Soon comes the BB gage?: Part 6
by Tom Gaylord
Writing as B.B. Pelletier
The Pelletgage comes in .177 and .22 caliber at the present. A gage to measure BBs is coming.
This report covers:
- Why sort BBs?
- They must be uniform — right?
- Measure with calipers
- Odd one out
- Out of round
- The results
- What does this mean?
- The test
- Out of round
- 4.38 mm
- 4.39 mm
- So — sort them or not?
This report was unplanned. I was getting my Beeman R1 prepared for a return to the 25-yard accuracy test for today when a shocking development popped up. At least it was shocking to me. I’ll let you decide for yourselves.
Jerry Cupples, the Pelletgage maker, is working on a BB gage that will do the same thing as the Pelletgage, except BBs don’t have heads. The BB gage will measure the outer circumference of the BB, allowing shooters to sort BBs by size. Think about that for a moment.
Why sort BBs?
Where lead pellets can be remarkably accurate, the common steel BB has limitations that everyone knows and accepts. BBs just aren’t that accurate. Except for one. Daisy’s Avanti Precision Ground Shot can be stunning when fired from a Daisy Avanti Champion 499 BB gun at 5 meters. We all know that from numerous tests I have conducted for this blog.
Almost no one has a reason to sort steel BBs by size. The one exception would be these BBs. Thousands of kids compete each year in Daisy’s National BB Gun Championship Match competition that culminates in Rogers, Arkansas. There, the best shooters from around the country gather to find out who is the fairest in the land. Surely those kids would embrace any advantage they could. What if sorting BBs by size gave them that advantage?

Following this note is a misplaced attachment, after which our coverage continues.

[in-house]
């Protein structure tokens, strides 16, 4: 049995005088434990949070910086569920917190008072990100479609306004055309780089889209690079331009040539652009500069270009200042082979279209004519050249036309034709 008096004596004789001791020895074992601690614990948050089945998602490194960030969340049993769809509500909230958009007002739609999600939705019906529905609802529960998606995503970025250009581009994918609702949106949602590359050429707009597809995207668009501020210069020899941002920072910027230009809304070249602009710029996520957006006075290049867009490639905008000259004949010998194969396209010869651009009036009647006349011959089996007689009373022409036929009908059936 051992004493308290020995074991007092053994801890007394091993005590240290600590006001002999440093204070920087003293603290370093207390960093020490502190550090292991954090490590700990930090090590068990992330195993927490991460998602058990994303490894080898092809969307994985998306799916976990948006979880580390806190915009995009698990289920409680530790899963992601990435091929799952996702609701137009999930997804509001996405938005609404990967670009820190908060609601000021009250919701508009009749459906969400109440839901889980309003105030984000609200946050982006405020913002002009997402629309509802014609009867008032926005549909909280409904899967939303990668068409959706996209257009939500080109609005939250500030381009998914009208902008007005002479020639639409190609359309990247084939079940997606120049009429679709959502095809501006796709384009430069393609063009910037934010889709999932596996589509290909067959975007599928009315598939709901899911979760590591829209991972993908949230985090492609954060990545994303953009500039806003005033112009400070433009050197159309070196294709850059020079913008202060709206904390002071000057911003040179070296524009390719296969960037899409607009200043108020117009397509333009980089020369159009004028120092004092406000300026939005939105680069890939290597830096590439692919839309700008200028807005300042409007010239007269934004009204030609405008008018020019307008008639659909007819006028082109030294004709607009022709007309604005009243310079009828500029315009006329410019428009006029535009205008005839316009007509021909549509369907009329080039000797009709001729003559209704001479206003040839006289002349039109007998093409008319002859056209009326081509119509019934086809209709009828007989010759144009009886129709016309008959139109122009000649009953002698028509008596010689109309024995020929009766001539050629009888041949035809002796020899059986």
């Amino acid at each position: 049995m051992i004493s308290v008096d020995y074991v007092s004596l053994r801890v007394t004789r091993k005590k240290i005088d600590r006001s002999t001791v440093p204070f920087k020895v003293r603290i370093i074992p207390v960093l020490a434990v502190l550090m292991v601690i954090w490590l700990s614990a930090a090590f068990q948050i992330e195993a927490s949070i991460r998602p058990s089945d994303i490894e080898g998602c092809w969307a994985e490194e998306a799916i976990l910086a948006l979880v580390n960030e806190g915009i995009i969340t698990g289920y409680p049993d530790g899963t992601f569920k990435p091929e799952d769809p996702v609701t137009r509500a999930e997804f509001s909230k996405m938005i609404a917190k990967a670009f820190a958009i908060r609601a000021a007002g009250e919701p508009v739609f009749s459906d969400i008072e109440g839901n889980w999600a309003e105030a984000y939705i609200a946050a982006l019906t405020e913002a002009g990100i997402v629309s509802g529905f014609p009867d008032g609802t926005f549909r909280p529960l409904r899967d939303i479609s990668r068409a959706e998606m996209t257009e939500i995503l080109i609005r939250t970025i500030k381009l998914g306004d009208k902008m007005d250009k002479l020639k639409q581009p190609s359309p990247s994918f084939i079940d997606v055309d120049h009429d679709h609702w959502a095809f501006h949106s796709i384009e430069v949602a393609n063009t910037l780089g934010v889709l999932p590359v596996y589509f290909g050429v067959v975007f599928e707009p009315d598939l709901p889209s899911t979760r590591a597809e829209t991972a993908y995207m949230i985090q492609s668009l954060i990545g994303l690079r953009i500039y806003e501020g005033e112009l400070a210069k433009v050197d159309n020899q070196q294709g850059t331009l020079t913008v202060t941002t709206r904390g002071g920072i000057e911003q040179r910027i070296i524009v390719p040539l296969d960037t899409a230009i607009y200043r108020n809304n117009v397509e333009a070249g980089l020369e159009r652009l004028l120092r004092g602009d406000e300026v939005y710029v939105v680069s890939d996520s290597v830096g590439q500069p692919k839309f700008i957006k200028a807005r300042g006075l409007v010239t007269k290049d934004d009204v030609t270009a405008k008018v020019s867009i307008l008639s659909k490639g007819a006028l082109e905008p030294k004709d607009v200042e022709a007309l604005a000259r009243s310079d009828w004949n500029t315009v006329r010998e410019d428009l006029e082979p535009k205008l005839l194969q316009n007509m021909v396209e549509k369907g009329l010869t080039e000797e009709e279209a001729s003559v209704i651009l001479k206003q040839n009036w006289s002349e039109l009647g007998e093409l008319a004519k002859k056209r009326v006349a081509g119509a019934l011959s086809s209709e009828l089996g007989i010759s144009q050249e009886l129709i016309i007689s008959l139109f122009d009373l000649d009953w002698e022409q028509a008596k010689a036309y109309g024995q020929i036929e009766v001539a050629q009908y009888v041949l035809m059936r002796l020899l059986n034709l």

They must be uniform — right?
I figured that trying to sort these Precision Ground Shot would be about as exciting as a priest taking confessions at a convent. How much difference could there be? Boy, was I shocked to learn the answer!
Not only are these match BBs not uniform, they are all over the place! Let’s look.
Measure with calipers
Knowing that the BB gage was coming, I decided to test-measure a few Precision Ground Shot with calipers — just to verify my feelings of their uniformity. The first few measured 0.173-inches on the nose. My electronic caliper reads in ten-thousandths, so I would have known if these BBs were off by even that slight amount. But they weren’t — at least not initially.
I measured each BB at several places on its diameter. A spherical shape is far easier to measure with a caliper than the chord of a round pellet head, so this went fast. At some point I switched the readout from inches to millimeters. Now all the BBs measured 4.39mm.
Odd one out
Then, one didn’t measure 4.39 mm! It was 4.38 mm. Oh, well — I figured this one was the odd one that slipped through quality control. Maybe there is a need for the BB gage after all. Then another one didn’t measure 4.39 mm. This one measured 4.41 mm. Then another and another, until I was gathering a pile of BBs that were everything except 4.39 mm.
Out of round
I was still measuring at several different places on the diameter of the BBs when I found one that ranged from 4.39 mm to 4.41 mm. Not only was this one odd-sized — it was also out of round! I wondered how many more like it were in the box. Quite a few, as it turned out.
When all was said and done, I spent perhaps 45 minutes and checked 65 BBs. By far the largest group was out of round and measures anywhere from 4.38 mm to 4.44 mm — sometimes on a single BB! The total distribution looks like this.
31………………………..Out of round (4.38 mm to 4.44 mm)